a. Don’t use e-mail as a copout. If a phone call is in order, call them. Some suggest that if an issue requires more than three e-mails then it should be discussed over the phone. Another measurable mark is the length of the e-mail…over five blackberry screens or one to two print screens of information deserves a phone call.2
b. It is rarely, if ever, appropriate to discuss salary, promotions or confidential information over e-mail. Instead, send a one-line message: “I’d like to schedule a meeting about my performance. Thanks.”8
1. Dawn Rosenberg McKay, “Email Etiquette: Tips for Professional Email,” About.com, http://careerplanning.about.com/od/communication/a/email_tips.htm, (accessed October 9, 2008).
2. John Halamka, “My top 10 rules for Email Triage,” Life as a Healthcare CIO, http://geekdoctor.blogspot.com/2007/11/my-top-10-rules-for-email-triage.html, (accessed October 10, 2008).
3. “Email etiquette,” Emailreplies.com, http://www.emailreplies.com/, (accessed October 10, 2008).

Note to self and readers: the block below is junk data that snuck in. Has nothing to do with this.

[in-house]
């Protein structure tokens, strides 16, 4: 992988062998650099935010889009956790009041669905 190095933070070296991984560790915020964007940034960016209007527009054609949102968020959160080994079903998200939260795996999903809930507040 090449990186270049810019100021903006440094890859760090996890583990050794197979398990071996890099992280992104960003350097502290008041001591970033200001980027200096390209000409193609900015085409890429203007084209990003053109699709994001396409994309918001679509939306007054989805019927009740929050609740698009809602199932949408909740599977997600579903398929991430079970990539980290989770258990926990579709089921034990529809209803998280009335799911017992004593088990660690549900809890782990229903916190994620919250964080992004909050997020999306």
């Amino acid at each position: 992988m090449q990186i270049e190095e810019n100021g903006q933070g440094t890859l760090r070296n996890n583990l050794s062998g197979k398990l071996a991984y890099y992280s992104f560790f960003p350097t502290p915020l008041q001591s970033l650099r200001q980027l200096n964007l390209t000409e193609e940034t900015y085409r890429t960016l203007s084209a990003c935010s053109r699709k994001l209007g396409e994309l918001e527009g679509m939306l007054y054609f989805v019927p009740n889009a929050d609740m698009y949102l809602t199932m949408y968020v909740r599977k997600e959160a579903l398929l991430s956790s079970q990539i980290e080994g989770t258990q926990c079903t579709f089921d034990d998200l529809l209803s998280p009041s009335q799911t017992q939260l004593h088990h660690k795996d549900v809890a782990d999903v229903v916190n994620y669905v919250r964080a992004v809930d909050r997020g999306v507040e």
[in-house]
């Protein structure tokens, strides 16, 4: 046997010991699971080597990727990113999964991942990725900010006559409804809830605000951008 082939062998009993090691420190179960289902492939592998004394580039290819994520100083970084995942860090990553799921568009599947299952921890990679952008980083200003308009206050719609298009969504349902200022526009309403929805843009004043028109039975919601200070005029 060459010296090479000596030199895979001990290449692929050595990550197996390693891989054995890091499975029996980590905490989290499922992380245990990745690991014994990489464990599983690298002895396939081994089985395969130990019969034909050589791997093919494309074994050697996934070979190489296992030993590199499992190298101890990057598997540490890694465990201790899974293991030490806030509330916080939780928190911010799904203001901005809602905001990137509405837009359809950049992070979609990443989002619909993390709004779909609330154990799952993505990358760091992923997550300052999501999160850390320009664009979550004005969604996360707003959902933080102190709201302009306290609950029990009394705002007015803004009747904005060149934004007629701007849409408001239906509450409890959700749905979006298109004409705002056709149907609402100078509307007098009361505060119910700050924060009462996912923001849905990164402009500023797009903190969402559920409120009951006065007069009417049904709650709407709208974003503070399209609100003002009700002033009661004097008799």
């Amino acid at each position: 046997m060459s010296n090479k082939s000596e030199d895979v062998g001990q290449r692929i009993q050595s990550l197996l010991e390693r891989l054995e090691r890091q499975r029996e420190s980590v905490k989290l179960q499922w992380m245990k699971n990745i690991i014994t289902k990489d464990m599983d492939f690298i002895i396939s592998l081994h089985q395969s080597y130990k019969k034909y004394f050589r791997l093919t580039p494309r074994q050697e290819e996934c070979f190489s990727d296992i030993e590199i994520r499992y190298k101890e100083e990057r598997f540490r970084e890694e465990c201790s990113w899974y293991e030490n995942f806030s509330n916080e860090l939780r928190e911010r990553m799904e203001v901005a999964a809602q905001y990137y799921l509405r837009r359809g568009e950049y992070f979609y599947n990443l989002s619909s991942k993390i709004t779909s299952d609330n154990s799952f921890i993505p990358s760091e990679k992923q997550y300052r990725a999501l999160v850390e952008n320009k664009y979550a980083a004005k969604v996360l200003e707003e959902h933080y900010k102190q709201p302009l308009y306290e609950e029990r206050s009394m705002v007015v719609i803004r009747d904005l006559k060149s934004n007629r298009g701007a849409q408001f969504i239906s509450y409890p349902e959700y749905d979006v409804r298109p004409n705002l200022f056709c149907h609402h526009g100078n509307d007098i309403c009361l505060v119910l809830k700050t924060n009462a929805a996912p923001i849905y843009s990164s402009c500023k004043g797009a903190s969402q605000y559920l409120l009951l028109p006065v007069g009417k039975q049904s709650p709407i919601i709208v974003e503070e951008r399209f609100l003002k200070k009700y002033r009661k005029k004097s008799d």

4. Jason J. Thomas, “The Art of Getting Responses- 7 Cardinal Rules for Emailing Prospects,” Ezine @rticles, Web address not publishable on Wikiversity, (accessed October 10, 2008).
5. Heinz Tschabitscher, “Top 20 Most Important Rules of Email Etiquette,” About.com, http://email.about.com/od/emailnetiquette/tp/core_netiquette.htm, (accessed October 10, 2008).
6. “Top Ten Rules for Effective Netiquette,” The UCMC Job Blog, http://ulmercenter.wordpress.com/2006/11/03/top-ten-rules-for-effective-netiquette/, (accessed October 10, 2008).
7. “10 Emailing Rules When Communicating for Business,” Through the Eyes of a Recruiter, http://recruitnik.blogspot.com/2008/02/10-emailing-rules-when-communicating.html, (accessed October 10, 2008).
8. Peggy Post, “Peggy Post’s Golden Rules of E-mail Etiquette,” Good Housekeeping, http://www.goodhousekeeping.com/family/etiquette/email-etiquette-rules-peggy-post, (accessed October 10, 2008).
9. Todd Curtis, PhD, “Teach your child the Unwritten Rules of Email- Top 10 Email Realities,” Ezines @rticles, Web address not publishable on Wikiversity, (accessed October 10, 2008).